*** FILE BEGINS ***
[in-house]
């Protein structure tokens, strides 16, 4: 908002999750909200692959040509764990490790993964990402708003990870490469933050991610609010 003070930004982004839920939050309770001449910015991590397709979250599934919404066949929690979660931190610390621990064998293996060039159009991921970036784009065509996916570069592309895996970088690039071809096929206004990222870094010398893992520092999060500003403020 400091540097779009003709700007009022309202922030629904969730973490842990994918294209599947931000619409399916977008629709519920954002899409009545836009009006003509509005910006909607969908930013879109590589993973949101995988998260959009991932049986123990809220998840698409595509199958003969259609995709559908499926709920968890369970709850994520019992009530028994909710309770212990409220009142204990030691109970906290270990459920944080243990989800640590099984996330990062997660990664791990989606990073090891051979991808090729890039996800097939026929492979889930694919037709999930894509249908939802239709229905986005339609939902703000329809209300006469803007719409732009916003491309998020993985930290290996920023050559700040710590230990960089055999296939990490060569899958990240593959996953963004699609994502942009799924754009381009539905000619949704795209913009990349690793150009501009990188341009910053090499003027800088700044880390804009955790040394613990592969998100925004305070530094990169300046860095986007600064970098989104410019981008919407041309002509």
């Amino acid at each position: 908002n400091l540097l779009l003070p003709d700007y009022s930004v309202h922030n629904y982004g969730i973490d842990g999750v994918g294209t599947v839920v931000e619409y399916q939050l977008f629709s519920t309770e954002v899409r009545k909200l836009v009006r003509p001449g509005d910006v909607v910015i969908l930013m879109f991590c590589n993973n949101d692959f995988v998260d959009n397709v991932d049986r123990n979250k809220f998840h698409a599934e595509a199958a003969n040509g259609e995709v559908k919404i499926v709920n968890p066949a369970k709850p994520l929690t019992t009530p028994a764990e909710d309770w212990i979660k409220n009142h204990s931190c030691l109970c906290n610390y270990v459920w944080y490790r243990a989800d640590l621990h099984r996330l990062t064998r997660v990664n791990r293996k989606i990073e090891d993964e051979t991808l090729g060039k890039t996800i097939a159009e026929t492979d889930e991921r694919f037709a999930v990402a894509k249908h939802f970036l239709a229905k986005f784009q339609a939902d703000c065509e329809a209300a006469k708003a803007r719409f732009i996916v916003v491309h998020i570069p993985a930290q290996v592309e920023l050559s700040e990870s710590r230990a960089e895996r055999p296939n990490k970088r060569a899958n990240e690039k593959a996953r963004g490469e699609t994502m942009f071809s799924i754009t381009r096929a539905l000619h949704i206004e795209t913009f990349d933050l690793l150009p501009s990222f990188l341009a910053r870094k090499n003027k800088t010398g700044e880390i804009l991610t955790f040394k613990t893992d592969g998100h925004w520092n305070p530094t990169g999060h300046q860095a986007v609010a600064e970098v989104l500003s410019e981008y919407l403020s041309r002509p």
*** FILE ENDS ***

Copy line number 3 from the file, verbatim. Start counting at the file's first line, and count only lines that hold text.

């Amino acid at each position: 908002n400091l540097l779009l003070p003709d700007y009022s930004v309202h922030n629904y982004g969730i973490d842990g999750v994918g294209t599947v839920v931000e619409y399916q939050l977008f629709s519920t309770e954002v899409r009545k909200l836009v009006r003509p001449g509005d910006v909607v910015i969908l930013m879109f991590c590589n993973n949101d692959f995988v998260d959009n397709v991932d049986r123990n979250k809220f998840h698409a599934e595509a199958a003969n040509g259609e995709v559908k919404i499926v709920n968890p066949a369970k709850p994520l929690t019992t009530p028994a764990e909710d309770w212990i979660k409220n009142h204990s931190c030691l109970c906290n610390y270990v459920w944080y490790r243990a989800d640590l621990h099984r996330l990062t064998r997660v990664n791990r293996k989606i990073e090891d993964e051979t991808l090729g060039k890039t996800i097939a159009e026929t492979d889930e991921r694919f037709a999930v990402a894509k249908h939802f970036l239709a229905k986005f784009q339609a939902d703000c065509e329809a209300a006469k708003a803007r719409f732009i996916v916003v491309h998020i570069p993985a930290q290996v592309e920023l050559s700040e990870s710590r230990a960089e895996r055999p296939n990490k970088r060569a899958n990240e690039k593959a996953r963004g490469e699609t994502m942009f071809s799924i754009t381009r096929a539905l000619h949704i206004e795209t913009f990349d933050l690793l150009p501009s990222f990188l341009a910053r870094k090499n003027k800088t010398g700044e880390i804009l991610t955790f040394k613990t893992d592969g998100h925004w520092n305070p530094t990169g999060h300046q860095a986007v609010a600064e970098v989104l500003s410019e981008y919407l403020s041309r002509p």